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The infographic was based on the survey on the socio-economic impact of the COVID-19 pandemic on women and men launched through SMS messages via Indosat Ooredoo mobile network, during April and July 2020 to collect data from randomly selected cellphone users with a link to a web-based survey. The report “Counting the Costs of COVID-19: Assessing the Impact on Gender and the Achievement of the SDGs in Indonesia” reveals how COVID-19 is exposing women’s vulnerabilities to...
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Women are paid less than men globally, with the gender pay gap estimated at 16 percent. Women earn 77 cents for every dollar men earn for work of equal value – with an even wider gap for women with children. These discrepancies in pay have negative consequences for women and their families - a situation that is exacerbated during the COVID-19 pandemic.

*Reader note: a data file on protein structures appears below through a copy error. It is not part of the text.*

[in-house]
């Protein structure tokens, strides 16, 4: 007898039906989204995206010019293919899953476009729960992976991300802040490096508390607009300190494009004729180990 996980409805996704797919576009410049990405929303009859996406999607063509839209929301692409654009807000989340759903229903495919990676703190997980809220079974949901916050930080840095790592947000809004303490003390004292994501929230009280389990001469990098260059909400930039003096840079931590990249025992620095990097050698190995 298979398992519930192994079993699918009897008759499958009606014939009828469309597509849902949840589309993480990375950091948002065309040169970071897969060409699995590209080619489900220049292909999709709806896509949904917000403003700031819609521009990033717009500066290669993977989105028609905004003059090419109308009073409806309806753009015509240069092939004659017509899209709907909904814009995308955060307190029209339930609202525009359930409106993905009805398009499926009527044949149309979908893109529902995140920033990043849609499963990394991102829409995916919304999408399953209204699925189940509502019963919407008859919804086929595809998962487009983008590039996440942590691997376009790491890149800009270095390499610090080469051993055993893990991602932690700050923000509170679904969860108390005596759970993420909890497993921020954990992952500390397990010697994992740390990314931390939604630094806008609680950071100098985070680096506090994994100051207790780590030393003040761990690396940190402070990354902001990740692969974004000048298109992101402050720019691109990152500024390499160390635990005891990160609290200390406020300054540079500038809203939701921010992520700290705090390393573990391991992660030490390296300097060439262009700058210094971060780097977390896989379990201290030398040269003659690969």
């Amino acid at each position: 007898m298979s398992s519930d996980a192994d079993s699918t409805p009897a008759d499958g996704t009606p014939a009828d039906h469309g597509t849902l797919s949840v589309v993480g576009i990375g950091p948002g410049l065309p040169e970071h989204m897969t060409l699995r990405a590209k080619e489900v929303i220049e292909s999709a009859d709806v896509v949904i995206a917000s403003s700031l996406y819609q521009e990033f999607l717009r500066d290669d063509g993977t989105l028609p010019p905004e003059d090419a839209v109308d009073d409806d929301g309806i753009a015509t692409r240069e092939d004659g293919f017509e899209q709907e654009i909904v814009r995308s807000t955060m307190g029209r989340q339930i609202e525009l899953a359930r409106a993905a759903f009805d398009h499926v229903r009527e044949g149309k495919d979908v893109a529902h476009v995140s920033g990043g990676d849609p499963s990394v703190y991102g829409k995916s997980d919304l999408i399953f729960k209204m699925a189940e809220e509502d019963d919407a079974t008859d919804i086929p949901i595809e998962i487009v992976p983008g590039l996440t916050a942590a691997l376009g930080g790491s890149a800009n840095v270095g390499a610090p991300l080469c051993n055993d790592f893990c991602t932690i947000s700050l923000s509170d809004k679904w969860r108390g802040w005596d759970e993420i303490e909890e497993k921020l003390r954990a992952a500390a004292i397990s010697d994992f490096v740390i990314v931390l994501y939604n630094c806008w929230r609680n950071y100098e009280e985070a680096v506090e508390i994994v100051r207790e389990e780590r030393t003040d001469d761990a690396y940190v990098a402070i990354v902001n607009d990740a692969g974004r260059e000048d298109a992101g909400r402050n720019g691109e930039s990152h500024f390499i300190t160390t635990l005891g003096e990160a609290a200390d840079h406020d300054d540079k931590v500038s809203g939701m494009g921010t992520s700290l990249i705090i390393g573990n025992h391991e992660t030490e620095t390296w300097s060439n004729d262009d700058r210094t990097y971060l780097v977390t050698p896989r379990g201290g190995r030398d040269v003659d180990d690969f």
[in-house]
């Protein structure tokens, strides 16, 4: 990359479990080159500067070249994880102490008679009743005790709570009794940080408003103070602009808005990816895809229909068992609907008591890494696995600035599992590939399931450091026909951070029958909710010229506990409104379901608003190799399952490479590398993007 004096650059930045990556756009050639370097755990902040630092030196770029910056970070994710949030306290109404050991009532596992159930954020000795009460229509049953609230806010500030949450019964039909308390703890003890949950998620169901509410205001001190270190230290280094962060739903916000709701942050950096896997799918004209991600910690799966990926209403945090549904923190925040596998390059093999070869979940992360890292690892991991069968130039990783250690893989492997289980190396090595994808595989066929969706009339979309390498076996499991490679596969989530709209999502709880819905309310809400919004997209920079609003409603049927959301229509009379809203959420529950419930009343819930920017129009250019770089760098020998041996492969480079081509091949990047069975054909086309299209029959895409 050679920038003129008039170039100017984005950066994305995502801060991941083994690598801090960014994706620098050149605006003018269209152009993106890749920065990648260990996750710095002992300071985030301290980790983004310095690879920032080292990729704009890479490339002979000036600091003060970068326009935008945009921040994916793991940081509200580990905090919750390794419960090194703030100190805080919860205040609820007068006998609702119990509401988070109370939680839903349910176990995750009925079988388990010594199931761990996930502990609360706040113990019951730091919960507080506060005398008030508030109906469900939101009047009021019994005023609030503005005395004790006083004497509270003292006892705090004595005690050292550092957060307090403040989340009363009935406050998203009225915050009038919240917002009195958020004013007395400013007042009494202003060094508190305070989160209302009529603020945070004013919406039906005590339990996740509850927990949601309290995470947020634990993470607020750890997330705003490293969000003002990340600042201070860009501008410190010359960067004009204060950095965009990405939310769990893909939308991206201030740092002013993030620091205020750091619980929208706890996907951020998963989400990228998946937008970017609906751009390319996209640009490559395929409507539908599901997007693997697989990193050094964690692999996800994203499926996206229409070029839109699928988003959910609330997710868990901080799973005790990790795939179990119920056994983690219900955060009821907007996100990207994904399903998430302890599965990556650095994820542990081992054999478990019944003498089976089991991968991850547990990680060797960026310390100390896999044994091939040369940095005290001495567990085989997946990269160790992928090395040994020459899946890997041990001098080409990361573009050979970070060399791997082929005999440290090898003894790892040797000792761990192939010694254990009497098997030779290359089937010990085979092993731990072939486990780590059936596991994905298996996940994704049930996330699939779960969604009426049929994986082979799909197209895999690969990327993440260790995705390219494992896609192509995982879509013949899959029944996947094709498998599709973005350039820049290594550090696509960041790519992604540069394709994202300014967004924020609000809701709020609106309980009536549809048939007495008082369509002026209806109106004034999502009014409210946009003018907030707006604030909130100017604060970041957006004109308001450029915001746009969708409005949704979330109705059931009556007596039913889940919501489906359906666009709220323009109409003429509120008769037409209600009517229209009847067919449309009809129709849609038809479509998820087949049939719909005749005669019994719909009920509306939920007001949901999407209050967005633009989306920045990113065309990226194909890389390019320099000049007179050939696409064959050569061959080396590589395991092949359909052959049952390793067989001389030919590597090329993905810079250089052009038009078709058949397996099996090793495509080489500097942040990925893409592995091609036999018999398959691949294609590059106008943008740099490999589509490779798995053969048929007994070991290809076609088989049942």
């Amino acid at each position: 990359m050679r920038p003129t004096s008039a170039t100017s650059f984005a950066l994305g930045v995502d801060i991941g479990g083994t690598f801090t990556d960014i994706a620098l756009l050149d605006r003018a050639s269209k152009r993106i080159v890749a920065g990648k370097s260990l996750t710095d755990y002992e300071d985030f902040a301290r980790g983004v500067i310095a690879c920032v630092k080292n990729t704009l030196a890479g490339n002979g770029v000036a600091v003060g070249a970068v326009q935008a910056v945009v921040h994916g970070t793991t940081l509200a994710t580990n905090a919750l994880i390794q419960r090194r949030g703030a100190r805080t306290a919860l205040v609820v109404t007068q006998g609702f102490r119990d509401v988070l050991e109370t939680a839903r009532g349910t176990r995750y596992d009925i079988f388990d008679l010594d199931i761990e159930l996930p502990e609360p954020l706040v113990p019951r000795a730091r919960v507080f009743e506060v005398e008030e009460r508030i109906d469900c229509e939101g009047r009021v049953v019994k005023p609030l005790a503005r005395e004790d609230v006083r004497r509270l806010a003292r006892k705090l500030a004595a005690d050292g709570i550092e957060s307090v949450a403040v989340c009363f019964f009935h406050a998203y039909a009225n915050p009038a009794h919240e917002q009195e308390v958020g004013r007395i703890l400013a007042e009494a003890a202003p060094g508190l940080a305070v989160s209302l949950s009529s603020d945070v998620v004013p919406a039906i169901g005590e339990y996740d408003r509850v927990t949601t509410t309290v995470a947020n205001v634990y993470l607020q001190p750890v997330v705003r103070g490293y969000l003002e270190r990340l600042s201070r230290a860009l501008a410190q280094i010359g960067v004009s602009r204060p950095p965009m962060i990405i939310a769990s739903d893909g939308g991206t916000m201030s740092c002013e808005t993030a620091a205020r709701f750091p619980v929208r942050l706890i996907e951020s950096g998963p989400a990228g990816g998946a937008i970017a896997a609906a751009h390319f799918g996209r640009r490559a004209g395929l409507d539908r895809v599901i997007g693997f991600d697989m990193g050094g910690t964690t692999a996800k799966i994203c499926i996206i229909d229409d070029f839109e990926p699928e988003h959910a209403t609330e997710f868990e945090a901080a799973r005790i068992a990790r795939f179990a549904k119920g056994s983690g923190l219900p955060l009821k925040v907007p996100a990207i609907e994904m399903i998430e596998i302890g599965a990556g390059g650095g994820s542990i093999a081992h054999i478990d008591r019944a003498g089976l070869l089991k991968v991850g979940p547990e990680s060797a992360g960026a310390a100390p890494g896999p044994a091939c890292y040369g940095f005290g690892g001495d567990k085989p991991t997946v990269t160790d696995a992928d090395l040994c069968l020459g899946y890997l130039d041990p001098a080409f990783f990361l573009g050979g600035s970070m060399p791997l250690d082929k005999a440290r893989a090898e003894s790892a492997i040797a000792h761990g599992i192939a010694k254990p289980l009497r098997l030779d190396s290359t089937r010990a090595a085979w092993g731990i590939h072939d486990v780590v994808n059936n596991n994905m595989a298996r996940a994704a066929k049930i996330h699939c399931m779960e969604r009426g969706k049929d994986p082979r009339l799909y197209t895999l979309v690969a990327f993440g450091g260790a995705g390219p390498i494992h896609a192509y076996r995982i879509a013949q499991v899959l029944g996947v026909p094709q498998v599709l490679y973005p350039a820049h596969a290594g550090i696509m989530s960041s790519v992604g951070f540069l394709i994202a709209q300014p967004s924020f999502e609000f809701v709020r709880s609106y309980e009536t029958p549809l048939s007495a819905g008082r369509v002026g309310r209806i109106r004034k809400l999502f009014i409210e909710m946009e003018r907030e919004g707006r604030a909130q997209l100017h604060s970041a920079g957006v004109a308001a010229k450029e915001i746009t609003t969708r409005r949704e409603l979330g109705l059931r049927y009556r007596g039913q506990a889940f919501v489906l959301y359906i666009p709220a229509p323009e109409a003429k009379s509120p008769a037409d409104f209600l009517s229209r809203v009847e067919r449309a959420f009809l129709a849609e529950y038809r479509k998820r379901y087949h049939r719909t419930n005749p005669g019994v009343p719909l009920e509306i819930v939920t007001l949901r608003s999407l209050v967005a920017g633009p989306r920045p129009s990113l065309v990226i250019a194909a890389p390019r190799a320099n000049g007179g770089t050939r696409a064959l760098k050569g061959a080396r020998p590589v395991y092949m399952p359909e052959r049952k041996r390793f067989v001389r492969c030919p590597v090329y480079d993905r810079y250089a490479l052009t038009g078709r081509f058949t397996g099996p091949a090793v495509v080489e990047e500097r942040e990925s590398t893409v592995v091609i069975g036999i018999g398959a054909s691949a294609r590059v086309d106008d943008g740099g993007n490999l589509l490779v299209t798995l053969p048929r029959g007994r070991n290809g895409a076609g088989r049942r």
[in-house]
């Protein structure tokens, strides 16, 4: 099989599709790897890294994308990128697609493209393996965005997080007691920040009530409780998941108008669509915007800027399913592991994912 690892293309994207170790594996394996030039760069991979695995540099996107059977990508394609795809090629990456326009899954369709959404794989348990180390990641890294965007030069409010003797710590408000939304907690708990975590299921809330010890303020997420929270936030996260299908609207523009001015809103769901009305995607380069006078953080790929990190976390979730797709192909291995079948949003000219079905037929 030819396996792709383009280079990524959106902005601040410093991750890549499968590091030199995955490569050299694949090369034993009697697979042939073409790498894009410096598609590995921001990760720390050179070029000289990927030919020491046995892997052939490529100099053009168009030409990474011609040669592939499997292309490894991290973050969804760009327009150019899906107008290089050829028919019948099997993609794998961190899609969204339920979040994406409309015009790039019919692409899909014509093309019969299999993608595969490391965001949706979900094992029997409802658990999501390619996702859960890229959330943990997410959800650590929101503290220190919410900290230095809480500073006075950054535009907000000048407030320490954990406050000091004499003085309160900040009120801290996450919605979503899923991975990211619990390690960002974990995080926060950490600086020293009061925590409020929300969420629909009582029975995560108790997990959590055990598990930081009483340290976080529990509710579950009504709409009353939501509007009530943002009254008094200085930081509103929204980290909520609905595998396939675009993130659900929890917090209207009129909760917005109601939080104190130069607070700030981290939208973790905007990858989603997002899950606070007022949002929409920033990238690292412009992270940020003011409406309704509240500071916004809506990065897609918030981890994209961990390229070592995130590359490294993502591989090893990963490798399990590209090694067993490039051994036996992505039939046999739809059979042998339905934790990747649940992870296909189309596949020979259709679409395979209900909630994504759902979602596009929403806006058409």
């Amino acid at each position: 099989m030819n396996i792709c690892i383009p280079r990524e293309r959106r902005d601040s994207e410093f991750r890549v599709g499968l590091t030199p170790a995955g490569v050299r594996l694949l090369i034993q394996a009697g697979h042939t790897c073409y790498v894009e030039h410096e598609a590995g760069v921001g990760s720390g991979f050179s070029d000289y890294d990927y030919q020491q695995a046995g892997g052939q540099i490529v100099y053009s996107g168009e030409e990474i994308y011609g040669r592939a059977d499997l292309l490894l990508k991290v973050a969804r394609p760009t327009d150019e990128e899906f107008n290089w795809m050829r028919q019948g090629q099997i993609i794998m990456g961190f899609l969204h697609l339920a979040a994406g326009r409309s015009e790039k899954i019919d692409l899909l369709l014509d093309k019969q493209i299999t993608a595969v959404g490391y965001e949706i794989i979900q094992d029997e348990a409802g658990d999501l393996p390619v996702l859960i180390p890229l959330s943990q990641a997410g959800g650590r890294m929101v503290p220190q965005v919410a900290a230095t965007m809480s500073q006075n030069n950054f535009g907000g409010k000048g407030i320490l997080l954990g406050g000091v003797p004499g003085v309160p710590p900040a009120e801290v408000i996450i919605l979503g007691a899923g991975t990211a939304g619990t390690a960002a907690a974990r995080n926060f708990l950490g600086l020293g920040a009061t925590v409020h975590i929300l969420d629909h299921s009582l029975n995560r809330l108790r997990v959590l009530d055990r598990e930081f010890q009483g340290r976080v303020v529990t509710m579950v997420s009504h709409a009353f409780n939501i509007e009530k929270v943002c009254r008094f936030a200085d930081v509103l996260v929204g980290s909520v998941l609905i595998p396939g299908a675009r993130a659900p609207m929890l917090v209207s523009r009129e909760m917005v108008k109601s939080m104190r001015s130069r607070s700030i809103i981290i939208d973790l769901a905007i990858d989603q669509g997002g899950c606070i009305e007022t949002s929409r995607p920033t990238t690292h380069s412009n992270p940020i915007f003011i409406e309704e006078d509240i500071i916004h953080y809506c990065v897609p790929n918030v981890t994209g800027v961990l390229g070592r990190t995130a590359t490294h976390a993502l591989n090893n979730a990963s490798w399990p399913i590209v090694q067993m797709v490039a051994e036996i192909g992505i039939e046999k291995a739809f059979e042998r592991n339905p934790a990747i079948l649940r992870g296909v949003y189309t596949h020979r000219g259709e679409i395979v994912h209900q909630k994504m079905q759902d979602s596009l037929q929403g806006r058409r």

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Having been the first region to face the impacts of the COVID-19 pandemic, markets and businesses in Asia-Pacific are now showing early signs of revival and leading the way towards a new economic reality. But until more progress is made, the positive developments in closing the gender gap could come under pressure. Despite a growing number of resources made available to develop women’s entrepreneurship, gender inequalities still exist. 
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The infographics examine the progress made and challenges faced in the implementation of the Beijing Declaration and Platform for Action in Asia and the Pacific 25 years after its adoption.